In my following interpretation of a pendulum and a fish, as they relate to elements in Marc Chagall’s painting, Time Is a River without Banks, I hope to illustrate how differently we each perceive and interpret various symbols in our dreams, in our art, and in our lives, based on our own situations, experiences, and feelings. I have no idea what the elements in Chagall’s painting symbolized for him, and when it comes to interpreting my dreams, it does not matter.
The following is my interpretation of the meaning of the elements in Chagall’s painting as they pertained to my own life after I discovered a few weeks ago that a couple of dreams I had had back in 1999 apparently picked up some of the elements from Chagall’s painting (right), a realization that has led me to a greater understanding of these dreams, which began a long-needed healing process—much to my surprise and my delight.
Unconscious Rejected Painful Associations
I had turned the pages to Jung’s Man and His Symbols every now and then since college, looking up the soul, or the Self, or the fetus image that I associate to Self, and I have a vague recollection of thumbing by Marc Chagall’s Time Is a River without Banks (p. 41). But something about it always annoyed me, and I refused to give it my full attention.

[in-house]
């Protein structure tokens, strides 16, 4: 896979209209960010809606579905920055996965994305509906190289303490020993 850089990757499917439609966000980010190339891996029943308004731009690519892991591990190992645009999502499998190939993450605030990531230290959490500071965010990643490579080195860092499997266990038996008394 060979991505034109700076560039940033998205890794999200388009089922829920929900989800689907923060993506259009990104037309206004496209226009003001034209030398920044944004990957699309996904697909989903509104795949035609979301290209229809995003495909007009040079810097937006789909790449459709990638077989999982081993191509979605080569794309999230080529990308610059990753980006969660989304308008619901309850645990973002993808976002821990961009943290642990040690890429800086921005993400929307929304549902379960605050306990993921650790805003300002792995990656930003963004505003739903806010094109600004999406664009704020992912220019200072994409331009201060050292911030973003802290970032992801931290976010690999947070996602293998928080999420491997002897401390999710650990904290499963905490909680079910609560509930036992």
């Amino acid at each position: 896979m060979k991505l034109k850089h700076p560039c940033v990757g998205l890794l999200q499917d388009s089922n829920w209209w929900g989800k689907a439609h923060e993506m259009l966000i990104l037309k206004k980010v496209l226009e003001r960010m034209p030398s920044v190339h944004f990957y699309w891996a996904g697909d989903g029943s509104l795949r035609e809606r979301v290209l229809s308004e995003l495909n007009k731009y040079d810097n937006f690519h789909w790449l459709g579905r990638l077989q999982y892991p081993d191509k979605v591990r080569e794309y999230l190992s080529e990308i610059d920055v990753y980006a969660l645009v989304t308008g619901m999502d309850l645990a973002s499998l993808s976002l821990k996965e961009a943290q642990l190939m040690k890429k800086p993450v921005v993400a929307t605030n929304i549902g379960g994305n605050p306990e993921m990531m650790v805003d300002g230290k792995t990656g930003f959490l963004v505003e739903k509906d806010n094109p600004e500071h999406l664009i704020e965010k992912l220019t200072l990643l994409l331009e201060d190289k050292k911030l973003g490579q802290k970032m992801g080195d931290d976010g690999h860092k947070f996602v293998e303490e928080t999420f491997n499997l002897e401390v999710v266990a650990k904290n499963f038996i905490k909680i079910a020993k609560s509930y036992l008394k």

Then in March 2013, I committed myself to reading Jung’s first section of the book, “Approaching the Unconscious,” which required that I stay on that page while I read the adjacent page. But the painting kept distracting me, so fine! I finally looked at it, really looked at it, and realized that its elements perfectly reflected images right out of my own dreamscape, images that incited painful memories.
Stalking/Murder by Frying Pan
In a dream journal entry dated Tuesday, February 2, 1999, I am drifting through the flooded streets of a familiar city on a floating dock of some kind.
After a while, I no longer recognize where I am. It seems kind of fun, though I know I am in danger. Then I realize where I am, which is actually where I started. I’m somehow catapulted back on dry ground, where Griffin (my husband at the time) is stalking me, trying to kill me. He busts through two doors with locks on them, then he corners me. He swoops down on me slamming me in the head with a huge frying pan, bigger than Big Ben’s pendulum (it occurs to me for some reason). In a daze, I thought, “Now I know what it’s like to be murdered.”